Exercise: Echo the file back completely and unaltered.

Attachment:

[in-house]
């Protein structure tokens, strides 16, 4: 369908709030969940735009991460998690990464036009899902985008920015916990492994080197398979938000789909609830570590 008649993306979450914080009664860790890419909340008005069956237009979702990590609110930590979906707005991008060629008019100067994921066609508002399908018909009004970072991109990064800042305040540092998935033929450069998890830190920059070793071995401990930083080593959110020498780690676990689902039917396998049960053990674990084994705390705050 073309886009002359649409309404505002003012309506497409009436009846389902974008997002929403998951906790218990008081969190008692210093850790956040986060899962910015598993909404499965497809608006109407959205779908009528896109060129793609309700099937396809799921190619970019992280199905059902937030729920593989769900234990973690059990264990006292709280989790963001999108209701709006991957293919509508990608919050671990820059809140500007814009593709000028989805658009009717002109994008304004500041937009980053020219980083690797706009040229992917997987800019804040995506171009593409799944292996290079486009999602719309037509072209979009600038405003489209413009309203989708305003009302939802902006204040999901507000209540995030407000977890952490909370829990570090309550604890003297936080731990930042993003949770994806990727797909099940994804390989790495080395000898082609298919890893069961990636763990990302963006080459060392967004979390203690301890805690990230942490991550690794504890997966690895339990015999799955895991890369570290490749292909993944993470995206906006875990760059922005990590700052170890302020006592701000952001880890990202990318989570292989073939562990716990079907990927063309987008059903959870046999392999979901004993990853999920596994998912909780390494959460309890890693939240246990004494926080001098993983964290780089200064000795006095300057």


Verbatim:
[in-house]
């Protein structure tokens, strides 16, 4: 369908709030969940735009991460998690990464036009899902985008920015916990492994080197398979938000789909609830570590 008649993306979450914080009664860790890419909340008005069956237009979702990590609110930590979906707005991008060629008019100067994921066609508002399908018909009004970072991109990064800042305040540092998935033929450069998890830190920059070793071995401990930083080593959110020498780690676990689902039917396998049960053990674990084994705390705050 073309886009002359649409309404505002003012309506497409009436009846389902974008997002929403998951906790218990008081969190008692210093850790956040986060899962910015598993909404499965497809608006109407959205779908009528896109060129793609309700099937396809799921190619970019992280199905059902937030729920593989769900234990973690059990264990006292709280989790963001999108209701709006991957293919509508990608919050671990820059809140500007814009593709000028989805658009009717002109994008304004500041937009980053020219980083690797706009040229992917997987800019804040995506171009593409799944292996290079486009999602719309037509072209979009600038405003489209413009309203989708305003009302939802902006204040999901507000209540995030407000977890952490909370829990570090309550604890003297936080731990930042993003949770994806990727797909099940994804390989790495080395000898082609298919890893069961990636763990990302963006080459060392967004979390203690301890805690990230942490991550690794504890997966690895339990015999799955895991890369570290490749292909993944993470995206906006875990760059922005990590700052170890302020006592701000952001880890990202990318989570292989073939562990716990079907990927063309987008059903959870046999392999979901004993990853999920596994998912909780390494959460309890890693939240246990004494926080001098993983964290780089200064000795006095300057």